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LADWP sees no need for state-mandated water conservation

The Reflecting Pool surrounds Los Angeles Department of Water and Power's headquarters in Downtown Los Angeles. The agency says it has enough water to meet demand despite three more years of drought, and no longer needs to continue state-mandated water conservation. Kevin Ferguson/KPCC

Los Angeles has enough water to make it through three more years of drought without continuing state-mandated water cuts.

That's the finding of the Los Angeles Department of Water and Power's "stress test," which was due to the State Water Resources Control Board this week.

Under a complex calculation handed down by state water officials, local agencies have to project future water supplies given the assumption that California won't receive any more rain and snow in the next three years than it did over the previous three.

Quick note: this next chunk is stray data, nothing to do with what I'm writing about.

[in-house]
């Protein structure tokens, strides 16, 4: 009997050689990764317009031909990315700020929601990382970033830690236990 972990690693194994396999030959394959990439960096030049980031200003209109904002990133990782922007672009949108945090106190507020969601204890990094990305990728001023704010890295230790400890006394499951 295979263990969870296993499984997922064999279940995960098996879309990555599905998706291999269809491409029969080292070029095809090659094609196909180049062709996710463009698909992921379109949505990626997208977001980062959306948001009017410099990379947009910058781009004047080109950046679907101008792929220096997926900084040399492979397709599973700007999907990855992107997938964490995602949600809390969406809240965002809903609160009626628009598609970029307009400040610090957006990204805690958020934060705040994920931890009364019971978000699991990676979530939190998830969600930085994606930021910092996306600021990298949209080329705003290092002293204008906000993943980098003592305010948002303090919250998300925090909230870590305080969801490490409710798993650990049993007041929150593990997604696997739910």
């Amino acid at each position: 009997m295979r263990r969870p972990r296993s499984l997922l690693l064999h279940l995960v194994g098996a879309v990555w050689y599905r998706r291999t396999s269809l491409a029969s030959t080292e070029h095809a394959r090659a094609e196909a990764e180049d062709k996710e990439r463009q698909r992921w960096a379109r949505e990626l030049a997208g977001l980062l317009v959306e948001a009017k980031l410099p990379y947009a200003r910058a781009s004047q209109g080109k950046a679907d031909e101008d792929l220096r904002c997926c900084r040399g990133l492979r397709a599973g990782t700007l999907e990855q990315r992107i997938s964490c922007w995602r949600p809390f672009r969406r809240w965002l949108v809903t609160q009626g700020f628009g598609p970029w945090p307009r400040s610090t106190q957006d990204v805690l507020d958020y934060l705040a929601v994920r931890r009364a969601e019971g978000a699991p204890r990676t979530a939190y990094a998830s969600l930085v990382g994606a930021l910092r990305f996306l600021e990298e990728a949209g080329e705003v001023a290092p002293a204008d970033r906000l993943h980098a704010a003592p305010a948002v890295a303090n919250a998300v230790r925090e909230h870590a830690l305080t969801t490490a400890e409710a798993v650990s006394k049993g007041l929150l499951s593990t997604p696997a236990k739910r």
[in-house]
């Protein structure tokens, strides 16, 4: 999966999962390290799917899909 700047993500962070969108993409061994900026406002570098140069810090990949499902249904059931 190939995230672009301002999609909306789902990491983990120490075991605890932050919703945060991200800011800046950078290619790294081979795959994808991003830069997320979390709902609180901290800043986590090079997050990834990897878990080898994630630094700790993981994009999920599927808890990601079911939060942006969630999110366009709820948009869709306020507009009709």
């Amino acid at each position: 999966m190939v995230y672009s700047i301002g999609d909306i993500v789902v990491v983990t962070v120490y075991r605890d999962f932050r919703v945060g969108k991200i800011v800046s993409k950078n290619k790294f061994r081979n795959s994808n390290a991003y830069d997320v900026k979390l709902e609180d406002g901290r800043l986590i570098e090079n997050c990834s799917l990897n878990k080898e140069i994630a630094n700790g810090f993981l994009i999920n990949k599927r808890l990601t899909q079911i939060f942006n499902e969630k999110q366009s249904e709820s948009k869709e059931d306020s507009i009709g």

Water agencies then have to contrast those supplies against anticipated demand. If demand outweighs supply, the agencies will have to start saving water immediately to make up the difference. The amount of the shortfall will be the new water conservation standard agencies will have to report to state officials.  

DWP claims that in 2017, its water supply will match its demand and therefore, it no longer needs to continue with its state-mandated conservation target of 14 percent. Instead, its state requirement will be zero.

To figure this out, DWP predicted that its customers would continue to limit their water use to 104 gallons per capita per day -- a target set by Mayor Eric Garcetti's Sustainable City Plan. That's down from 131 GPCD in 2014, the year the mayor announced the plan.

Next the agency calculated supply. In 2017, the city's water will come from a combination of local and imported sources, including groundwater, recycled water, the Los Angeles Aqueduct and water purchased from the Metropolitan Water District, which has promised DWP enough water. DWP says those supplies are sufficient.

“We are not surprised by the positive outcome,” said DWP’s Senior Assistant General Manager of Water System Marty Adams. "The zero percent requirement by the State goes hand-in-hand with the City's reduced water demands and future water supply plans.”

DWP is one of a number of area water agencies like Long Beach and the Coachella Valley Water District that "zeroed out" on their stress, saying they have enough supply to get through three more dry years.